Eastern Africa


By January 11, 2011 May 29th, 2024 No Comments

 By Dr. Michael McCabe, SMA

The Hebrew word “shalom”, like its Arabic cognate “salaam,” traces its roots to several Semitic languages. The Akkadian “salamu,” meaning “to be healthy, whole, complete” comes closest to the core meaning of the root. The notions of health, wholeness and completion are, therefore, included in all the variants of the word.  “Shalom” is translated by the English word “peace,” which designates primarily the absence of conflict. The Hebrew word, however, denotes the presence of the desirable qualities of well-being, a sense of wholeness, harmony. The common Hebrew salutation “Shalom ‘alekem,” (“Peace upon you”), like its Arabic equivalent, is far more significant than the English salutation “Good morning” or “Good Evening.”    

The prophet Isaiah uses the word “shalom” to convey the blessings for God’s people associated with the coming of the Messiah, namely justice, peace, fruitfulness and harmony in creation – all gifts of God. For Isaiah there is no peace worthy of the name without justice (cf. Is 5:9). Peace is the fruit of justice (cf. Is 48:18) but justice can also be the fruit of peace (cf. Is 32:16-19). In any case, peace and justice are inseparable. The peace which the Messiah will bring to God’s people will be accompanied by the flourishing of the desert. “The desert and the parched land will exult; the steppe will rejoice and bloom. They will bloom with abundant flowers, and rejoice with joyful song” (Is 35:1-2).

The Greek translation of the Bible (known as the “Septuagint”) translates “shalom” by the word “irene.” Irene is both a gift from God and a moral disposition which can be commanded. Christ wanted his disciples to be “peacemakers” (cf. Mt 5:9). Of all the beatitudes of Jesus, the one about peacemakers is the most assertive. All the others designate an attitude to be cultivated, while this one describes a concrete action. Luke uses the term “irene” more frequently than the other evangelists. For him it acts as a kind of capsule for all the blessings contained in the Good News of Jesus Christ. This is also true for St. Paul who calls the Gospel of Christ Jesus “the Gospel of peace” (Eph 6: 15). In the Talmud, Peace is one of God’s names.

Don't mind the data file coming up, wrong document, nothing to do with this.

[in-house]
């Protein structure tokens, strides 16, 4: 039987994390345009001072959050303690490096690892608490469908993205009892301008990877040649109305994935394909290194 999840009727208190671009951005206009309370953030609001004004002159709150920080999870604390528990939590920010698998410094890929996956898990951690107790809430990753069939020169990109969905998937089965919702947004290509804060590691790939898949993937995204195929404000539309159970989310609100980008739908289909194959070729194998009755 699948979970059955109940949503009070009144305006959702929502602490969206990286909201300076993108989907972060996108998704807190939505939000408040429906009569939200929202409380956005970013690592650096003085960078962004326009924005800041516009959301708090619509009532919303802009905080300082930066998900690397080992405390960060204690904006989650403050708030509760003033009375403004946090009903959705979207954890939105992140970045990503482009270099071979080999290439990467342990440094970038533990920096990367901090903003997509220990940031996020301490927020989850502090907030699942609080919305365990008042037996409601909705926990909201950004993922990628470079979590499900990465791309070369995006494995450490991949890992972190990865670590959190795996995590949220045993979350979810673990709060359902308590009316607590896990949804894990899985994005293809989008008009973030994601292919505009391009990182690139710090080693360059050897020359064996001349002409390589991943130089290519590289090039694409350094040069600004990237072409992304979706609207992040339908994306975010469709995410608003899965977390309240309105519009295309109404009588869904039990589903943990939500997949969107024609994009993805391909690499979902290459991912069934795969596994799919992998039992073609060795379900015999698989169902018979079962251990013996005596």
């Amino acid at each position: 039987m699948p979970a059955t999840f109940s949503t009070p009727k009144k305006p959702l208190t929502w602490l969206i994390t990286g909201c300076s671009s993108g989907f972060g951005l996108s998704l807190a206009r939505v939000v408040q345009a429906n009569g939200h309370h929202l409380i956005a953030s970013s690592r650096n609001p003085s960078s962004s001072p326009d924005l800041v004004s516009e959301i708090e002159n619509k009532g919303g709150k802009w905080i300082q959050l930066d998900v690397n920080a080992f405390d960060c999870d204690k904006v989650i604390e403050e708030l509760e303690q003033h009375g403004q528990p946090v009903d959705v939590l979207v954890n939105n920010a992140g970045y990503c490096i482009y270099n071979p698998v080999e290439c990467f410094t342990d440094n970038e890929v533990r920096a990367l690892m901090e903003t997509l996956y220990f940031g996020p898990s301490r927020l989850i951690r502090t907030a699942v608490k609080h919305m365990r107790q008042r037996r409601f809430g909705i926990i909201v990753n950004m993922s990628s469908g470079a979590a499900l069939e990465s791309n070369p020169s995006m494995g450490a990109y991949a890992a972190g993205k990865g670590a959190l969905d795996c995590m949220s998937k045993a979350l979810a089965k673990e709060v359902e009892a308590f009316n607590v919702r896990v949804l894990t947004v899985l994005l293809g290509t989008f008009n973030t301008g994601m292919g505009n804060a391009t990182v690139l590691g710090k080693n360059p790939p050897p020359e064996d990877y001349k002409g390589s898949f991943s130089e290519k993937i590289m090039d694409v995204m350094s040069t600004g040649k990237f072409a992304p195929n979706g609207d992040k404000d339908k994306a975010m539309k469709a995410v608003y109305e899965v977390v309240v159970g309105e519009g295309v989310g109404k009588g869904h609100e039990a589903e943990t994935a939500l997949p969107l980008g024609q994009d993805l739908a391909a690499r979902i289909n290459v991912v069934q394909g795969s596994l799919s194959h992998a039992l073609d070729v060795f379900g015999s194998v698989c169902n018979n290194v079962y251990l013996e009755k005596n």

The Latin Bible (known as the “Vulgate”), usually translates “irene” by “pax,” while retaining the rich associations of its Hebrew roots. For the Romans the word “pax” commonly referred to an enforced programme of pacification.  St Paul would have been very much aware of the inherent ambiguities and limitations of this pax romana. For him peace cannot be imposed; it must be received first as a gift. It comes from God and it comes in and through Jesus Christ.  “Christ is our peace” (Eph 2.14). Moreover, the peace Christ brings us is a peace made possible “by the blood of his cross” (Col 1:20).

For Paul, then, peace is not something sinful human creatures can accomplish by themselves. From first to last it is God’s work. At the same time, we can and do have a significant role to play in effecting peace. As Paul puts it “[God] has enlisted us in the ministry of reconciliation” (2 Cor 5:19).  Among the first Christian communities, the pursuit of peace was one of the highest priorities for Christian conduct. This  is clearly affirmed by St Peter (cf. 1 Peter 3:11) and the author of the Letter to the Hebrews (cf. Heb 12:14) as well as by St Paul (cf. Rom 12:18).

Unfortunately, as the Christian tradition developed over the centuries, peace became overly spiritualized and identified predominantly as an inner feeling (serenity) with little relevance to the social and political realms of human life. But interior serenity is just one dimension of the peace God wants us to receive and transmit to others. The “shalom” of God is meant to embrace all the dimensions of human life, spiritual and material, personal, inter-personal and social. Having received the peace of Christ in our hearts, that gift which surpasses human understanding, we are then called and challenged to become “peace-makers” in our world of tragic conflicts, fragile hopes and broken promises.

(Written and submitted by Rev. Dr. Michael McCabe, SMA, a theological advisor to Shalom-SCCRR, upon request by Fr. Patrick Devine, Shalom-SCCRR Chairman, in OCTOBER, 2010 -….’and much appreciated‘)

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